Cruise 4 Stealth Trimaran first tests

Sneaking up on a pelican—not

I snuck way from the solar boat project under cover of darkness to check out Claude’s radical trimaran—kind of reminds me of a stealth bomber especially in its current grey livery. The weather around these parts has been pretty rainy and windy as you can see from the photos.

Even though its not ideal for getting a reliable speed vs power consumption readings, it good to be able to get a sense of the boat’s performance against the wind. The photos here are from two days earlier.

Claude at the wheel—cutting cleaning through the water

Claude is the owner of T0rqeedo Australia, and has a tendancy to try interesting things, as you might have seen in our recent trip from Pittwater to Sydney. (And just google Claude Desjardins and you probably find something about his journeys around the Pacific.  Years ago he sailed the Pacific from Canada in an 18ft trailer sailor designed by Bruce Roberts.)  But back to the chase….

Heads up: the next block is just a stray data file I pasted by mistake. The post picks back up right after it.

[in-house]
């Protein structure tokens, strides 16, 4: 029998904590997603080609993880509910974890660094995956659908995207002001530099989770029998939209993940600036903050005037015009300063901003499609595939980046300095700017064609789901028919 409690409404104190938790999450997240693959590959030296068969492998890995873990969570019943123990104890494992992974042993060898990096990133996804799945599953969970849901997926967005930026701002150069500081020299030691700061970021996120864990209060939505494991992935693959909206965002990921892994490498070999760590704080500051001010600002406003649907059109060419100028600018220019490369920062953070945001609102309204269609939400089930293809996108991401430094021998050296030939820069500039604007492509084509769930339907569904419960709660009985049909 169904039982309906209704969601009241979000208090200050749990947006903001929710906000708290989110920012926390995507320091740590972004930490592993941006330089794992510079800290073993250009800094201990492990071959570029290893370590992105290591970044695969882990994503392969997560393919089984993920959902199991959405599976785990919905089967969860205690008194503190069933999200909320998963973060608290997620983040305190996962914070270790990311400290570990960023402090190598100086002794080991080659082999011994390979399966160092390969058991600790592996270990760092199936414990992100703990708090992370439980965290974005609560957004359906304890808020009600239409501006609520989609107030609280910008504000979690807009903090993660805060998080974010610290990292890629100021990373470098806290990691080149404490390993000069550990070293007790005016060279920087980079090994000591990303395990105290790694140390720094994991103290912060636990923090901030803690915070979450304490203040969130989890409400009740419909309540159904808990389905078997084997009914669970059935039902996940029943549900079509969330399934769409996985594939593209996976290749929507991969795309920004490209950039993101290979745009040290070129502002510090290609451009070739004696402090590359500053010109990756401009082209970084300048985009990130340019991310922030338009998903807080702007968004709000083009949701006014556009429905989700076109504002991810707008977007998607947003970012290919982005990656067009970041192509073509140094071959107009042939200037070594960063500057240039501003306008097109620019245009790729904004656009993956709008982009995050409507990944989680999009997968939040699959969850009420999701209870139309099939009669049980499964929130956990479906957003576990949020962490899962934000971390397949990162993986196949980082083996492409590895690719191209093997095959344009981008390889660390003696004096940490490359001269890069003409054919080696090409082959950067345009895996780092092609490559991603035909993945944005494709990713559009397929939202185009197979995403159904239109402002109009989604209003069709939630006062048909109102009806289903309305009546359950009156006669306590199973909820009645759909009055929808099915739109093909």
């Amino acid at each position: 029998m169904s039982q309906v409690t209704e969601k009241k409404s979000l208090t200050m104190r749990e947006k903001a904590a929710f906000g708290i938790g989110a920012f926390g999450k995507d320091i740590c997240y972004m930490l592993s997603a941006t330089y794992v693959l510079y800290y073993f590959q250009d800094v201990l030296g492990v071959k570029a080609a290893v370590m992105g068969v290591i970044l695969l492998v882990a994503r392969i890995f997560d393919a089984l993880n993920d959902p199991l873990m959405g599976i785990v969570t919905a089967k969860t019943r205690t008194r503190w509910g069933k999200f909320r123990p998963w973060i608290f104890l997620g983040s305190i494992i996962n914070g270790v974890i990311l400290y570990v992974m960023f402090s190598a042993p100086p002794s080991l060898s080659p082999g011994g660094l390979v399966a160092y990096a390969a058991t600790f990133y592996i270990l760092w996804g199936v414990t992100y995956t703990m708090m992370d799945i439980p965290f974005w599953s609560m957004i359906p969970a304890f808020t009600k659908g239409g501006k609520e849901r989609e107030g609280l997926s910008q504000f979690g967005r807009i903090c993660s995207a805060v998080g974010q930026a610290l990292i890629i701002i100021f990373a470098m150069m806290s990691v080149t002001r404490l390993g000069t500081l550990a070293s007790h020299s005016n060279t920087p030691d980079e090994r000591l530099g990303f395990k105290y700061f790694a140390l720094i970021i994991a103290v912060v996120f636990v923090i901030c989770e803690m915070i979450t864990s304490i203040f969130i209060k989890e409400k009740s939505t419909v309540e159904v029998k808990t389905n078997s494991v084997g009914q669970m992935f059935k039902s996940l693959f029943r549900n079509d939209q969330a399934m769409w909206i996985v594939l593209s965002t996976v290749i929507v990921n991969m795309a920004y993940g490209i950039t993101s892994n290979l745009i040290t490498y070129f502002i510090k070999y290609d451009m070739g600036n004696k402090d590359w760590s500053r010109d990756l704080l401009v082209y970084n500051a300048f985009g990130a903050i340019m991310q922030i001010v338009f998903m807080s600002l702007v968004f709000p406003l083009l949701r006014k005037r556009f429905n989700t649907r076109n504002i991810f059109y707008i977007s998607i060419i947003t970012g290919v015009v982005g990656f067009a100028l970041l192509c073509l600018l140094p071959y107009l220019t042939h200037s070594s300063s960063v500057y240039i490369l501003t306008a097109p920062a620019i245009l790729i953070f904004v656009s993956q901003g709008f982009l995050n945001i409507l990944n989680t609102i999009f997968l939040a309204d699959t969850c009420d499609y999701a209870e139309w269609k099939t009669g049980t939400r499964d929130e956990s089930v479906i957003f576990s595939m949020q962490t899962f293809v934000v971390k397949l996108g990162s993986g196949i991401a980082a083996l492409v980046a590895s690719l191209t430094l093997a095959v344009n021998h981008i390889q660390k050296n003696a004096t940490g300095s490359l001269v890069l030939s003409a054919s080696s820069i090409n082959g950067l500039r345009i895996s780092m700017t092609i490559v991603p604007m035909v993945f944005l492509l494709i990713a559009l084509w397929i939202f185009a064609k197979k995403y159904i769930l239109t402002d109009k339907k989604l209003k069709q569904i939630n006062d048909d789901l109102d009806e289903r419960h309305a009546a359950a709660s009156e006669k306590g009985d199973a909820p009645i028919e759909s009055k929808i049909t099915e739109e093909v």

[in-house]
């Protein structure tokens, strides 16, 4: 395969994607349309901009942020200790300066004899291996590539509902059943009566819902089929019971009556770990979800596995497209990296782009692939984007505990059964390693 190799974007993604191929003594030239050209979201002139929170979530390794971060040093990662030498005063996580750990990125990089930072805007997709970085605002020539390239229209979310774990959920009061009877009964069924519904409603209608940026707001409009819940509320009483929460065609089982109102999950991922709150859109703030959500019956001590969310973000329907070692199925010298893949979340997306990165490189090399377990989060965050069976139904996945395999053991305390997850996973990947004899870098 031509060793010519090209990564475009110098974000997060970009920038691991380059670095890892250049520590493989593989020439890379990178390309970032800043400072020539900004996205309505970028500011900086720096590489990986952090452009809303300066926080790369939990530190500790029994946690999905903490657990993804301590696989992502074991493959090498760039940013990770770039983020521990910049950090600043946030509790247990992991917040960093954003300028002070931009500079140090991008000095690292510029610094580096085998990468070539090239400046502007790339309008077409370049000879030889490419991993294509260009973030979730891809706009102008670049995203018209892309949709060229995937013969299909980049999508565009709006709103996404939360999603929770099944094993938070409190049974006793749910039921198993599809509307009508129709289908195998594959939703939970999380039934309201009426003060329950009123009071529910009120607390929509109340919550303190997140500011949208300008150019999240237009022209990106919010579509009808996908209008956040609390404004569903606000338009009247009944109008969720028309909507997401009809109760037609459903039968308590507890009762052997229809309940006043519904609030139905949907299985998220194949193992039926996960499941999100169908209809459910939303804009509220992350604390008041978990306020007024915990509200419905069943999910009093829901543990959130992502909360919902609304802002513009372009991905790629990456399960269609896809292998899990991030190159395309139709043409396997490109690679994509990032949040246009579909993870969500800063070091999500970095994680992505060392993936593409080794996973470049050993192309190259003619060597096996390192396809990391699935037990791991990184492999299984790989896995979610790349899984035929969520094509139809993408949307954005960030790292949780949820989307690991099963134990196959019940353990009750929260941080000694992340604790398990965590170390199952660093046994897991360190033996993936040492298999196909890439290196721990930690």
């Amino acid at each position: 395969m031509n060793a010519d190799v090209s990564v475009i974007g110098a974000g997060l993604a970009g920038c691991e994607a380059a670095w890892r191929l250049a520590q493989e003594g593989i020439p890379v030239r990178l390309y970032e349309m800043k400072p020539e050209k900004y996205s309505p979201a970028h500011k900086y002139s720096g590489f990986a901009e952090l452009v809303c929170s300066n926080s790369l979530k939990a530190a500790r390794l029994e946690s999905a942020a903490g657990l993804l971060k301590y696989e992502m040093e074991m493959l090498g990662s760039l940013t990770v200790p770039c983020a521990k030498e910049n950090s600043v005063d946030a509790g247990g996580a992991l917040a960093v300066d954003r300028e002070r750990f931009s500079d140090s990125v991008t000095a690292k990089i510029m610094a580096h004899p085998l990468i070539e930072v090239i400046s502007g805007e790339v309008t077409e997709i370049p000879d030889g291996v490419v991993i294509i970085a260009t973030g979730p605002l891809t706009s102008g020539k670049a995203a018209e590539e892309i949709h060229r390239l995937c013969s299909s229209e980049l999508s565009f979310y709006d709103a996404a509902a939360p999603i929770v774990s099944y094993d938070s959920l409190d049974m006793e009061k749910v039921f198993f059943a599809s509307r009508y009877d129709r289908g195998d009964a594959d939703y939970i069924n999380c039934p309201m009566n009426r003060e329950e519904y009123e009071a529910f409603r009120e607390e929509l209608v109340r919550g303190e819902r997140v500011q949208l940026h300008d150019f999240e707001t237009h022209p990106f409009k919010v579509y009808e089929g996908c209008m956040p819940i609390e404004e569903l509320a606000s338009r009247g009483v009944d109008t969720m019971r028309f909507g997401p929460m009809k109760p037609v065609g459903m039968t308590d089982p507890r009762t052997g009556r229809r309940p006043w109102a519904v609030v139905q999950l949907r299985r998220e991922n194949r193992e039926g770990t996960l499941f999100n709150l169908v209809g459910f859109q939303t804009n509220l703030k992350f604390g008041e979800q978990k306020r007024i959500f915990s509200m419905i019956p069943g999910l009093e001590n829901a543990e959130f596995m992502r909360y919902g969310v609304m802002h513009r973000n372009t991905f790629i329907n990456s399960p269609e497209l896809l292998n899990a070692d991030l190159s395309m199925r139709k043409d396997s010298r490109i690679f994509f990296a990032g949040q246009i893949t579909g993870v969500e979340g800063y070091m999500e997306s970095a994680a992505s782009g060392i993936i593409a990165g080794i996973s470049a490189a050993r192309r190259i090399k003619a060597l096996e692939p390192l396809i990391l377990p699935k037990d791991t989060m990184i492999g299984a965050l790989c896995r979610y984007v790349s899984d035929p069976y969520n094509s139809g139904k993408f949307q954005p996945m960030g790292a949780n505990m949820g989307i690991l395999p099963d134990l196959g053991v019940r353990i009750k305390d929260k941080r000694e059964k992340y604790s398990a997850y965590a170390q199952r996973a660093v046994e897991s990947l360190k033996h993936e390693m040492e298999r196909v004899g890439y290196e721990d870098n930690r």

Claude wanted to have a small boat that could be easily driven so that it might be a good match for electric power.  So he commissioned Tony Grainger to design such a boat, without expectation of how a boat should look. As you can see, all bets are off when Tony gets a challenge.

Drag inducing turbulence is visible around the motor shafts

Keep in mind that this is its first river trial and there’s been no opportunity to fine tune critical speed aspects such as the paint job…  er,  I mean, the motor positions, and depth of the hulls etc.

The motor positions are critical for speed and efficiency and this has not been optimised in any way and we expect both speed and efficiency can improve radically with better positioning.   There’ll be other changes as well, and I’ll keep you posted on her development as she gets updated.

In this trial she’s set up with eight Optima batteries and 2 Cruise 4’s. On the day I was on board, it was very similar conditions to what you see in the photos. Below are the results from the data I recorded that day.

Despite its looks, its quite stable, and handled the gusty conditions on the day with aplomb. It knifes through the water and cuts through the wake of other boats with ease.  The motors on the day were fitted with standard props and so they topped out at a maximum power of below 7000 watts—so there is still more power available.  The motors had reached full revs, and so it needs faster props to get the best speed for this hull.  As well, there’s a lot of wash around the motor shafts and better positioning will reduce the drag.

You can see the video on youtube

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